Any time you beg another man to set you free, you will never be free. Freedom is something that you have to do for yourself.
– Malcolm X
Transgenderism is often discussed in terms of personal identity — a person expressing themselves, becoming their true self, connecting their outer persona to an internal feeling, etc. — but what about those around them? What happens when a woman’s partner decides he is, in fact, a woman? How does this impact the relationship?
In this episode, I speak with a woman who saw and experienced this firsthand. In a relationship with her husband for 14 years, Shannon Thrace’s life went into turmoil when her husband decided he was, in fact, a transwoman. She describes the extreme changes to his personality as well as the painful impacts on their relationship and on her life.
“I don’t care if they eat me alive.
I’ve got better things to do than survive.” – Ani Difranco
“Language is power, and when we find the right way to frame our experience, we’re not being crushed by it.” – Tegan Bennett Daylight
“You own everything that happened to you. Tell your stories. If people wanted you to write warmly about them, they should have behaved better.” – Anne Lamott
Those of you who know me well know I was, at one point, nervous about the events of the past few days.
I was nervous about preparing a speech in the short time I had available after I was asked to give a TEDx talk. I was nervous about my first visit to Europe. I was nervous about being on a plane for eight hours at a time.
I was nervous about revealing my memoir a bit earlier than planned. I was nervous about how my message would be received.
But I consciously decided, a few weeks before the event, to let the universe “have its way with me.” These were the words that came into my mind. In the lingo of a Wiccan group that has unexpectedly become close to my heart, I made this my intention.
And I’m glad I did that, because the universe was incredibly kind to me.
I’d like to thank everyone who came up to me after my talk and expressed your appreciation of what I had to say. I’d like to thank the amazing people of the Netherlands, who showed me again and again their empathy, their intelligence, their tolerance, their insight, their incredible laid-back attitude, their grace.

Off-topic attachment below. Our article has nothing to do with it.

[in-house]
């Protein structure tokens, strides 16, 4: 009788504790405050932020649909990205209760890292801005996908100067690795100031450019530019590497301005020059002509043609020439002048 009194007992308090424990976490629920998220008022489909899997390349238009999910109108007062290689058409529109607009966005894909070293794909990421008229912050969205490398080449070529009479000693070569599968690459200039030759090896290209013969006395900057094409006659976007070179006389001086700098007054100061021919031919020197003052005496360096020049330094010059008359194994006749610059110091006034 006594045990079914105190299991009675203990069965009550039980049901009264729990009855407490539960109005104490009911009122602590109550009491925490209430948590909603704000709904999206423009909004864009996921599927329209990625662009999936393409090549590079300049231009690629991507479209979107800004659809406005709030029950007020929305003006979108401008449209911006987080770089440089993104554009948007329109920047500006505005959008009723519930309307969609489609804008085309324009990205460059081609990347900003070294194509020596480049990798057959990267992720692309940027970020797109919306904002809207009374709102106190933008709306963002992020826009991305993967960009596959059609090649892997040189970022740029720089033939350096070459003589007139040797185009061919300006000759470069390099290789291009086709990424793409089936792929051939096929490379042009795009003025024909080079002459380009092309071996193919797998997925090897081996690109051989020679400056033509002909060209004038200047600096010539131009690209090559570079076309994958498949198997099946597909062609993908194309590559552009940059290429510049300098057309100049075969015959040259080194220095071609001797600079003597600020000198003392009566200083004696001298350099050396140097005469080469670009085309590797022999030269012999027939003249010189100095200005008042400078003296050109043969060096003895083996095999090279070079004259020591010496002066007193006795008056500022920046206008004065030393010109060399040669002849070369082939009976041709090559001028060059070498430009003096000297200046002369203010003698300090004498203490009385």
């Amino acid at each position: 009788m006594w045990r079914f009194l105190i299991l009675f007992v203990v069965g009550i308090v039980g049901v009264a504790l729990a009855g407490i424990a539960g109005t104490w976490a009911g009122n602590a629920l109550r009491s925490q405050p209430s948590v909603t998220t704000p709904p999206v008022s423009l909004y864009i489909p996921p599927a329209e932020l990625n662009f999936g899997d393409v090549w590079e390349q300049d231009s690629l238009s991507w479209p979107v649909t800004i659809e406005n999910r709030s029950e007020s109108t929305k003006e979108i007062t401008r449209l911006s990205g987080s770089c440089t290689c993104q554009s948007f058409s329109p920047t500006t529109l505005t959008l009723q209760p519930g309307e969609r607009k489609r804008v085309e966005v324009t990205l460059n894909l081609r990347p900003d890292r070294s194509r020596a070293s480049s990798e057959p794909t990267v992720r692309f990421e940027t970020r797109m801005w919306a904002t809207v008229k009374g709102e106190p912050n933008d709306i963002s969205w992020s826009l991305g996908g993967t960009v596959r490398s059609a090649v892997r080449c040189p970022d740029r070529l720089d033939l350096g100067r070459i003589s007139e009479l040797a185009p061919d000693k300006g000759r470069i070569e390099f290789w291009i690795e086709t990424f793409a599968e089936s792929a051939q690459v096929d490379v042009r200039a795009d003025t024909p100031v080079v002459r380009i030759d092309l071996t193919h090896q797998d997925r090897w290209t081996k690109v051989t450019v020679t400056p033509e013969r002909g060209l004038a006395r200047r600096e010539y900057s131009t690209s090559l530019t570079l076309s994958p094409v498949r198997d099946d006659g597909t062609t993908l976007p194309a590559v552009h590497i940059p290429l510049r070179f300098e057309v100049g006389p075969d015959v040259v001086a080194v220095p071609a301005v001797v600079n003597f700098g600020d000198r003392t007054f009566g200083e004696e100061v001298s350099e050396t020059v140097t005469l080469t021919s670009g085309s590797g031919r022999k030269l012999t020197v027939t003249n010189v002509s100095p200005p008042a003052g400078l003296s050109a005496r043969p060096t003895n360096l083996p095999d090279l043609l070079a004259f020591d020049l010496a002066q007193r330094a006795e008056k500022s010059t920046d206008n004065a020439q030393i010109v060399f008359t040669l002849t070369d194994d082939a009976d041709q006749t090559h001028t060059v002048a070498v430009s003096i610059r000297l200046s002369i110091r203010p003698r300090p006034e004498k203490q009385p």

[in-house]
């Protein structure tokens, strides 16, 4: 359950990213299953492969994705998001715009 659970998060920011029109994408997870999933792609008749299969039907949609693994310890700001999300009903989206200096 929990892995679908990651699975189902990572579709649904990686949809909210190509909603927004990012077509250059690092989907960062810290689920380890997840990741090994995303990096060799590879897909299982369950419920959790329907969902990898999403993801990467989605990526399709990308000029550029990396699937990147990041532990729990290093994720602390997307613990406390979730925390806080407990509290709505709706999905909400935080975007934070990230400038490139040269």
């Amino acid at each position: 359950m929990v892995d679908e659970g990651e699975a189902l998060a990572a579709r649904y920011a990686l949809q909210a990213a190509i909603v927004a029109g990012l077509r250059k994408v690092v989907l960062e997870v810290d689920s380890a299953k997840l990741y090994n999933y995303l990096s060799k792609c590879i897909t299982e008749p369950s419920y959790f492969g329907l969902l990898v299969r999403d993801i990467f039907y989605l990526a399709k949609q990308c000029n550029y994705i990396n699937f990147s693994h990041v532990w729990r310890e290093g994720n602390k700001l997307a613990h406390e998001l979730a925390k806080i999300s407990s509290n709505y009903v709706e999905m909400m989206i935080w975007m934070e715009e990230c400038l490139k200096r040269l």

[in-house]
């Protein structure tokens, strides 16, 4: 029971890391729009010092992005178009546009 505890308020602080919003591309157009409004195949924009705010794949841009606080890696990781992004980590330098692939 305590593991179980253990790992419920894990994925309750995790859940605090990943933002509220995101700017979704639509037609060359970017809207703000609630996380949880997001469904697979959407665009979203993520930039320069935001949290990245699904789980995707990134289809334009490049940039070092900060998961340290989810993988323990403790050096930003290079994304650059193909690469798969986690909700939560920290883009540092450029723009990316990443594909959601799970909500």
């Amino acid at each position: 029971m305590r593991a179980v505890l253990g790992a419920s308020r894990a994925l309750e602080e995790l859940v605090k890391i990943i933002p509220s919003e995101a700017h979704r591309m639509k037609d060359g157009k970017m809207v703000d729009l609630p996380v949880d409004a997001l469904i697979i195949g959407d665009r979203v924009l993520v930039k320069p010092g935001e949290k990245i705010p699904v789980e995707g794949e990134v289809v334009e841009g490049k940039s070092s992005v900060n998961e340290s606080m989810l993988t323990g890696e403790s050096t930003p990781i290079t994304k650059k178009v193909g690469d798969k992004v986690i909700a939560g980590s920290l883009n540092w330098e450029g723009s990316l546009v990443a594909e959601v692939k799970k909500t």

I’d like to thank the TEDx organizers who wined and dined me and made me feel like a rock star. And the fellow speakers, all incredible people with much to offer the world, who nonetheless took the time to listen to and support one another. I can’t wait to watch their talks again, having seen most of them from backstage.
I’d like to thank the lovely lesbian couple who owned the beautiful airbnb where I stayed, advised me on how to enjoy Amsterdam, and kept me up late, plying me with Jameson and engaging me in philosophical discussions long into the pleasantly temperate night.
To be quite frank, things would have gone very differently if I’d given this talk in the US.
I’ve been tempted to go expat for some time now, and this experience only strengthened that desire. Not a fan of number 45. Not a fan of America’s aggression, its single-mindedness, its affinity for shoving people into tiny boxes, especially after seeing what it looks like from the well-adjusted other side.
And damn I had a fantastic time.
When she is asked to describe herself, it immediately becomes clear that Shannon Thrace is a big lover of life, though life hasn’t always been easy on her. She’s a grad student, writer, IT professional and devotee of farm-to-table restaurants, summer festivals, all-night conversations and formidable philosophy texts. She’s passionate about unplugging, getting outside and seeing the world.
Shannon’s talk is about a tumultuous eighteen months of her life with a transgender spouse. “I speak about this topic because it’s much more complex than the Pollyanna media would have you believe”, Shannon explains. “Compassion requires us to let down our defenses and get frank about this issue, from acknowledging the existential pain of many of these individuals to considering options beyond early and aggressive medical intervention.”
Shannon would like to see a retraction of the relentless pace of capitalism, productivity and technology. “I’d like a world in which people have the freedom to log off, slow down, and enjoy food, friends and conversation”, she says. If she could have any kind of superpower, what would it be? “My favorite superpower would be the ability to read and understand books by lying my hands upon them, so that I could plow through the wealth of information in the world that interests me.”
Full story here.
How can I be expansive and free and still be loved?
Am I going to be a lady or am I going to be fully human?
Do I trust the unfolding and continue to grow, or do I shut all of this down so I fit?
– Glennon Doyle Melton, Love Warrior